GameStop (NYSE:GME) is undergoing a transformation that involves growing its collectibles, tech brands, and digital segments to become less reliant on video game hardware and software sales. For context on why the shift is necessary, check out the look at overall revenue and performance for its retail gaming categories across its past two fiscal years:
|Metric||Fiscal 2016||Fiscal 2015||Percentage Change|
|Total revenue||$8.61 billion||$9.36 billion||(8%)|
|New hardware sales||$1.40 billion||$1.94 billion||(27.8%)|
|New software sales||$2.49 billion||$2.91 billion||(14.4%)|
|Pre-owned hardware and software||$2.25 billion||$2.37 billion||(5.1%)|
GameStop is facing falling software sales because of online competition and digital distribution, and its best earnings periods are tied to major console hardware launches. In response, the company is aiming to have 50% of its operating income derived from non-gaming sources by 2019.
Still, video games are the core of GameStop’s business for the time being, so let’s look at how the retailer views its near-term outlook in the space, with quotes from the company’s most recent earnings call, on March 23, coming from S&P Global Market Intelligence.
There’s still demand for hardware
Despite the launch of Sony‘s (NYSE:SNE) PlayStation 4 Pro and PlayStation VR and Microsoft‘s (NASDAQ:MSFT) Xbox One S, 2016 was a tough year for GameStop’s hardware sales. Following their respective launches in 2013, combined sales for the PlayStation 4 and Xbox One platforms rapidly outpaced cumulative sales for their predecessor platforms, but sales are now slowing.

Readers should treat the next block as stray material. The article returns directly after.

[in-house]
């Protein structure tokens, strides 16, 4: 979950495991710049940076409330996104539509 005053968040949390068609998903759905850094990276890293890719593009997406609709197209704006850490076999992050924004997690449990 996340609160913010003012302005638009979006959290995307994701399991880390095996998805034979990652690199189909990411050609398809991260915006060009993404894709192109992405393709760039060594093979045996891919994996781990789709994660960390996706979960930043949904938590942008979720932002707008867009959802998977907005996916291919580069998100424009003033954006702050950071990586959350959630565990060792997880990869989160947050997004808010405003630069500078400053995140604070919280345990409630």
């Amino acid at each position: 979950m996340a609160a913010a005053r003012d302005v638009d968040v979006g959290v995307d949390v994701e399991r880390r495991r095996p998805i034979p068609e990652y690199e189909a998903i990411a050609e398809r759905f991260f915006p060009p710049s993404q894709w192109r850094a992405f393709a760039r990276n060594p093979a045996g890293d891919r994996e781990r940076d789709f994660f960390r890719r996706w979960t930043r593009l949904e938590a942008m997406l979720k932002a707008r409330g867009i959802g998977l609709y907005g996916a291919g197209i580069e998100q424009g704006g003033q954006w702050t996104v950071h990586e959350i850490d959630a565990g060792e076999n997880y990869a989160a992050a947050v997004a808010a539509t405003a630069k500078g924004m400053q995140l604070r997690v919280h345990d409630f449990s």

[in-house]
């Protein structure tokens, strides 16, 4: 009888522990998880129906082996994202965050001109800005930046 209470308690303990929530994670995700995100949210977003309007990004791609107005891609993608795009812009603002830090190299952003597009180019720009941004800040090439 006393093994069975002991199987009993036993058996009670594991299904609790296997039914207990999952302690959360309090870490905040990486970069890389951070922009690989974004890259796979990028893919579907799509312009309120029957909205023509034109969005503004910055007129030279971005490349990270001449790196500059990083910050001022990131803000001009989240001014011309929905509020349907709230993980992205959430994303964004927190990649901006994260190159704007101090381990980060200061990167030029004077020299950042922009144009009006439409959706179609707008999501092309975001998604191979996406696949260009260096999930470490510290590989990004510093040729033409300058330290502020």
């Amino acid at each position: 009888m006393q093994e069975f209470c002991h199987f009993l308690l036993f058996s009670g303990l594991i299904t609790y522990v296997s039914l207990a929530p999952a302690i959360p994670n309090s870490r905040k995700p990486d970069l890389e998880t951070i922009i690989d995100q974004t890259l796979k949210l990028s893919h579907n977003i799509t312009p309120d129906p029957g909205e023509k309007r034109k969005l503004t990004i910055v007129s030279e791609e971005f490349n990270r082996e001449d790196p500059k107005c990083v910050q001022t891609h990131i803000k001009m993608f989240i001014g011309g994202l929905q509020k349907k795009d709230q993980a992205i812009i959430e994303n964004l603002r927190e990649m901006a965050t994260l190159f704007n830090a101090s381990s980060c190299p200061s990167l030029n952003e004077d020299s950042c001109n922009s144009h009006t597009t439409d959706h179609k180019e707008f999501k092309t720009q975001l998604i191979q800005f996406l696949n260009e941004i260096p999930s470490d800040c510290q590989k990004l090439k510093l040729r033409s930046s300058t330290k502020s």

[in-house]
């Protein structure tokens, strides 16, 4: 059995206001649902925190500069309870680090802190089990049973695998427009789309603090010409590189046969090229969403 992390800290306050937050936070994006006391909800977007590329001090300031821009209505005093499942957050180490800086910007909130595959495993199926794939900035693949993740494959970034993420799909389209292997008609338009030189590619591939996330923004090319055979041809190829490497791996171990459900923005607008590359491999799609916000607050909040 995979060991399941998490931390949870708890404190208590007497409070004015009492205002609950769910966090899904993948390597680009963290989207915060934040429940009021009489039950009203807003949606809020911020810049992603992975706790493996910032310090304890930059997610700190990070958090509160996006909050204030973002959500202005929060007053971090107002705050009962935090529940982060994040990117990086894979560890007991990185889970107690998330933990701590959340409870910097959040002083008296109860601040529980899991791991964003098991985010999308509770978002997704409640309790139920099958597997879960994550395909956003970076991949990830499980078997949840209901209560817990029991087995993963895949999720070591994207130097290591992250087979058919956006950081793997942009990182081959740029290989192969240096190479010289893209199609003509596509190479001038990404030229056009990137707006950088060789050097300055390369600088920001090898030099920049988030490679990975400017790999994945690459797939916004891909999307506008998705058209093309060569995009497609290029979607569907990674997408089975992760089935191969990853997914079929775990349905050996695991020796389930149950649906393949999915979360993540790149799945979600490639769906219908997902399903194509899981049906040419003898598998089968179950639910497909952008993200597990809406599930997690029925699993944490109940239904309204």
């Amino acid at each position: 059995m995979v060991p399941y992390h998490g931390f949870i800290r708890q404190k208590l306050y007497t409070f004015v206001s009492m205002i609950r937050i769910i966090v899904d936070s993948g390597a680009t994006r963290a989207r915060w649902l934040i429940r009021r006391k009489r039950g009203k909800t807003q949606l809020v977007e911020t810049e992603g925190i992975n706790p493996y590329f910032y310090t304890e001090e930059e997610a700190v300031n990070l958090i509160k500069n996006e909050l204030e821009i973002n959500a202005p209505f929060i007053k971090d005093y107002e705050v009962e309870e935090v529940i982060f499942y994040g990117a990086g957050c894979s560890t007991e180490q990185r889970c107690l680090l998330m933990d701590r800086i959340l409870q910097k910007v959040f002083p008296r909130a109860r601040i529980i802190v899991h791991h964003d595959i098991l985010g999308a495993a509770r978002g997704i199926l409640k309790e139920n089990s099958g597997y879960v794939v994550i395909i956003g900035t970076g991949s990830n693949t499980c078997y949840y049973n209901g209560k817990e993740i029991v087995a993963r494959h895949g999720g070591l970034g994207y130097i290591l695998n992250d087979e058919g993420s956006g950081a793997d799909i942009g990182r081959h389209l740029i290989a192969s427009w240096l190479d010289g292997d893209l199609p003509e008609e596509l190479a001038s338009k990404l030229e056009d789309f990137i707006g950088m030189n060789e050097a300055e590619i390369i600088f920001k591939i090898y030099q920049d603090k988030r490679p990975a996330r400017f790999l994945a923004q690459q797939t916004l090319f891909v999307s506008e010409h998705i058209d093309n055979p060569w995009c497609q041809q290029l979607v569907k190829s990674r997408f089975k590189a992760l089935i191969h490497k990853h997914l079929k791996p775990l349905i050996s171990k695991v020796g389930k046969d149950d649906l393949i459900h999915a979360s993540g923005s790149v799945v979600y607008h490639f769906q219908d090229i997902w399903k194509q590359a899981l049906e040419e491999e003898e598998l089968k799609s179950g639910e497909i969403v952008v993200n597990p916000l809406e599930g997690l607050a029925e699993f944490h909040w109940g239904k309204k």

Lower unit sales combined with lower average selling prices weighed on GameStop’s hardware business last year, but the company still sees opportunities with the current generation of video game systems from Sony, Microsoft, and Nintendo (NASDAQOTH:NTDOY). Here’s CEO J. Paul Raines on the hardware market:
Now despite the physical decline, based on our research within our gaming community, the majority of gamers’ purchase intent for new consoles is high, with more than 50% of nonowners still planning to upgrade to a PS4 or Xbox One. Purchase intent for Switch and Scorpio is at PS4 levels or higher.
However, in spite of this positive outlook on demand for consoles, GameStop expects that hardware sales will be roughly flat this year, with the launch of the Nintendo Switch and Microsoft Scorpio systems likely to balance out declines from other elements of the category makeup.
GameStop sees potential in Nintendo’s Switch
Nintendo’s handheld-home-console hybrid is off to a strong start after hitting store shelves…